Tuesday Weather Outlook
High Temps across the nation will be quite warm for many locations. In fact, most spots will be above average with dangerous levels of heat still in place across the southern tier of the nation. A number of excessive heat warnings and advisories have been issued. Record highs maybe possible as well.
National Weather Outlook
A storm system will move through the middle part of the country with scattered showers and storms, some of which will be strong to severe over the next few days. Ahead of the front it will be very warm and humid, but post-front, fall-like air will settle into the Upper Midwest.

Heavy Ranifall Potential
Here's the 7-day precipitation forecast from NOAA's WPC, which suggests areas of heavy rain across parts of the Gulf Coast and Mid-Atlantic States. Meanwhile, areas of heavy rain will be possible across parts of the Central US once again. 
"A Guide For Debunking Lightning Myths"
"I saw an interesting story in the Capital Weather Gang of the Washington Post about a man walking with an umbrella. He was almost struck by a bolt of lightning. The “shocking” video is available at this link. The lesson from that ordeal is to avoid being outside and exposed during a thunderstorm. There is really no safe place outdoors. Two people asked me why umbrellas attract lightning. This is actually a myth. Herein, I explain why it is a myth and debunk other common myths about lightning. For a full explanation of how lightning forms, I recommend my piece in Forbes at this link.Lightning often strikes tall structures such as metal poles, antennas, trees, and buildings. The atmosphere is a very good insulator so lightning seeks the path of least resistance. For this reason, we often advise you to get inside if possible. If that is not an option, then get as low as possible and avoid being near a “path of least resistance” or becoming one yourself. There is nothing about an umbrella that makes it an “attractor” of lightning. Metal doesn’t necessarily attract lightning but it is certainly a good conductor of it electricity, which means that your location and timing during an electrical storm are key factors to consider. If you are near structure (or become the source) of positive ions (see below) in the lightning stroke process, a dangerous situation can unfold. To be clear, I am not saying holding an umbrella isn’t dangerous (It is). I am simply trying to clarify the myth that it “attracts.”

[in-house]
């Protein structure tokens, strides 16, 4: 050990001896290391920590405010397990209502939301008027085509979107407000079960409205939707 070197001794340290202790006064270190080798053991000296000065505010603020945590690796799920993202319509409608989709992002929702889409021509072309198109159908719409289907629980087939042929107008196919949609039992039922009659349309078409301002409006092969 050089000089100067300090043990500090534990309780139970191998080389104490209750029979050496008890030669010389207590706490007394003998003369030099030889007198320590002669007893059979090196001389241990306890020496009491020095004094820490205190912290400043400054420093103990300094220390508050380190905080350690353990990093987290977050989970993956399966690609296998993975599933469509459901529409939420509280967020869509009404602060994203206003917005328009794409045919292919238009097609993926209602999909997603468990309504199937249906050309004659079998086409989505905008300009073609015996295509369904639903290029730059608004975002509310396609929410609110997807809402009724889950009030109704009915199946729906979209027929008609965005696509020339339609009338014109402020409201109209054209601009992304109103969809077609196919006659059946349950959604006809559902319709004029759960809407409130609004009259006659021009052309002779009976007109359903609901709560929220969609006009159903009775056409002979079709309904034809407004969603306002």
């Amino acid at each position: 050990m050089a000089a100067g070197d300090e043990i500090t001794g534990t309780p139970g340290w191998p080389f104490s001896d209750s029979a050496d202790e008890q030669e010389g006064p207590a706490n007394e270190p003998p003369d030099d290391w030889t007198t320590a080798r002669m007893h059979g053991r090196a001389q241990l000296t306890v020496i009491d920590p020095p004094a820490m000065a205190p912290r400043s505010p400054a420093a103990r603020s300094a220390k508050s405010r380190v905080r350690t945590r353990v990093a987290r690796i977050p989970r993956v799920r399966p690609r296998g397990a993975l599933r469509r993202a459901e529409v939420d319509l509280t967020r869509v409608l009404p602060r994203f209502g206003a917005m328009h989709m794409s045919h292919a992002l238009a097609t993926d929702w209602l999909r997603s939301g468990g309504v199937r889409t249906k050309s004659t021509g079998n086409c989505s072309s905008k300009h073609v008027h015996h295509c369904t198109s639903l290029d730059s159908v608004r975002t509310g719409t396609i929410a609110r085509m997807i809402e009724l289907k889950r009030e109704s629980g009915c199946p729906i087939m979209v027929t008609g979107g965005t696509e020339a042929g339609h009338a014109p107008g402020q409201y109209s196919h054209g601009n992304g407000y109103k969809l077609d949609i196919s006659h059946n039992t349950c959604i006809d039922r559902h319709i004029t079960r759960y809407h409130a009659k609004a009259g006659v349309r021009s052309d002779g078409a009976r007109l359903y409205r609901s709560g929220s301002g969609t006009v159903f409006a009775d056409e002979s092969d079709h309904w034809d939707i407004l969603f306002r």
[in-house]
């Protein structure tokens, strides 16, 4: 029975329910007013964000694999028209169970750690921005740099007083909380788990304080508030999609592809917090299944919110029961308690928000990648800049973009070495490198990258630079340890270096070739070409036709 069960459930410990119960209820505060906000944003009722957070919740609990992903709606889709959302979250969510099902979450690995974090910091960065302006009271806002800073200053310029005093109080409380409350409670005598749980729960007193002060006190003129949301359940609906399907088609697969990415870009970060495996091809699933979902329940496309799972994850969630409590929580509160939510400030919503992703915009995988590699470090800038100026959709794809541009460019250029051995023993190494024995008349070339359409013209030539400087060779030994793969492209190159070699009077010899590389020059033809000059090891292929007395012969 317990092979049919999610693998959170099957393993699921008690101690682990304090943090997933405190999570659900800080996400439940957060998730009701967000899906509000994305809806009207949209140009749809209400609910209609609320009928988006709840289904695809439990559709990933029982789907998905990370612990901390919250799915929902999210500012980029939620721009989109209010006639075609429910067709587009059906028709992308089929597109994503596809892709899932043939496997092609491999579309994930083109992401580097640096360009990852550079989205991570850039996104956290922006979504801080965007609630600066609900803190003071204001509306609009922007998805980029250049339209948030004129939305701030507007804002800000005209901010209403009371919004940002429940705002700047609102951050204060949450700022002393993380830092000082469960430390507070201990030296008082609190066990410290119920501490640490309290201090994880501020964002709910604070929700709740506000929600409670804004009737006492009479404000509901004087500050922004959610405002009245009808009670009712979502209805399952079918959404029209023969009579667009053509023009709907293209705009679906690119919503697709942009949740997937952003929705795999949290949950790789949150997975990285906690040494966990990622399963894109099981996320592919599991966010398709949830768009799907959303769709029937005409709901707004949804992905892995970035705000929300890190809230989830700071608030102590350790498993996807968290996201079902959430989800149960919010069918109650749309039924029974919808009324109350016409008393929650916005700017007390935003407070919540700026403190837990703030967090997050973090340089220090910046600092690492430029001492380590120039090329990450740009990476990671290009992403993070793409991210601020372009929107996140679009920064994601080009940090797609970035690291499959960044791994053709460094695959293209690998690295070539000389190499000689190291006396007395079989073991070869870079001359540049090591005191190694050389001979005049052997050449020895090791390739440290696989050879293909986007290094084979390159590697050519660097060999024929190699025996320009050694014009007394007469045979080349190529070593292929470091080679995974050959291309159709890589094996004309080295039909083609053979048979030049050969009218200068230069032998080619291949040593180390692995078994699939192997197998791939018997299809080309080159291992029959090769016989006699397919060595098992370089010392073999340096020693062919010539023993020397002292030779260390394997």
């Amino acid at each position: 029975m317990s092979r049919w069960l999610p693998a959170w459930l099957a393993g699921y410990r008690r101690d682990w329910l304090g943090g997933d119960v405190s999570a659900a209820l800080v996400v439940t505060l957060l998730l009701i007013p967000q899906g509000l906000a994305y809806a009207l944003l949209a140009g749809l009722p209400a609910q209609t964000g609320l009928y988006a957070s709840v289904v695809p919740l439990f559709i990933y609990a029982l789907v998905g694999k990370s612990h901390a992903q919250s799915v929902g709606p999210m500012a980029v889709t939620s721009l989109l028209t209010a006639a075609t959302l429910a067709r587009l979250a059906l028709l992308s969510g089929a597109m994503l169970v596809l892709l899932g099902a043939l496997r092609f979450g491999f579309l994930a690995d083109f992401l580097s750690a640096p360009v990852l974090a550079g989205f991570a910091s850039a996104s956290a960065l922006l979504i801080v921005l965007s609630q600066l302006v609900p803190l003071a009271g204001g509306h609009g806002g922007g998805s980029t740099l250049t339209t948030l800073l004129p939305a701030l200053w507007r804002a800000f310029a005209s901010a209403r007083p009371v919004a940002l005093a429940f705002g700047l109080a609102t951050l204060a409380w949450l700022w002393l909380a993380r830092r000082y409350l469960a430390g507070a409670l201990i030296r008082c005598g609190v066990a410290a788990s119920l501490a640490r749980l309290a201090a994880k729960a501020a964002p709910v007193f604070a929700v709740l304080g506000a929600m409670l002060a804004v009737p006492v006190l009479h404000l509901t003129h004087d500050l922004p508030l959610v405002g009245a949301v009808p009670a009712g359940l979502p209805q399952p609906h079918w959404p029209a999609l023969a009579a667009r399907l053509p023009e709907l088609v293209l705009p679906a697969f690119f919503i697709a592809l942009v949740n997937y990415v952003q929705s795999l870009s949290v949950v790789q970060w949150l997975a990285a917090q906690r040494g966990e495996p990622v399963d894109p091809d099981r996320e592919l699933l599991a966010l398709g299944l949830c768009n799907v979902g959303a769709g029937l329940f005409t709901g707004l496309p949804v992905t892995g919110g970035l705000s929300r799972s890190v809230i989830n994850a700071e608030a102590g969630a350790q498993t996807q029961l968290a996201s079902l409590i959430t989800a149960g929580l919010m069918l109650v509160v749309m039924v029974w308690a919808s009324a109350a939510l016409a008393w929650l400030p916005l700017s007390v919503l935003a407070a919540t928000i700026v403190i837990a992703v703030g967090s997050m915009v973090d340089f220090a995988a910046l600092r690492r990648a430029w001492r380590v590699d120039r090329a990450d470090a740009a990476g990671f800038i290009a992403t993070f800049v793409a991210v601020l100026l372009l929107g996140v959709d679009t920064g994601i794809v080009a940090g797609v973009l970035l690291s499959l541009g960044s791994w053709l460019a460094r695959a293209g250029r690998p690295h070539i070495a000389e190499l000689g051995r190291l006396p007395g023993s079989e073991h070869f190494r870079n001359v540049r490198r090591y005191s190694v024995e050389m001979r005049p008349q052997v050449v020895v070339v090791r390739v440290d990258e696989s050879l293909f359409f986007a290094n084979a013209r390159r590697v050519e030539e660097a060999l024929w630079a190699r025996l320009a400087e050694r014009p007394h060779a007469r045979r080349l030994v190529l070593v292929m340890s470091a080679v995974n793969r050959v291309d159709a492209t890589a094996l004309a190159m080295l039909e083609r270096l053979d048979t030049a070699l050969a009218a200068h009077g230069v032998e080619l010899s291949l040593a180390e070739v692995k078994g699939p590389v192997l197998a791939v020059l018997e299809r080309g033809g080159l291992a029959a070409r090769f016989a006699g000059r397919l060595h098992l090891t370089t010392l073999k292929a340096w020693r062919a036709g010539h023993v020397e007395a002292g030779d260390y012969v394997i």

"Rising Great Lakes water levels benefit some, but cost others"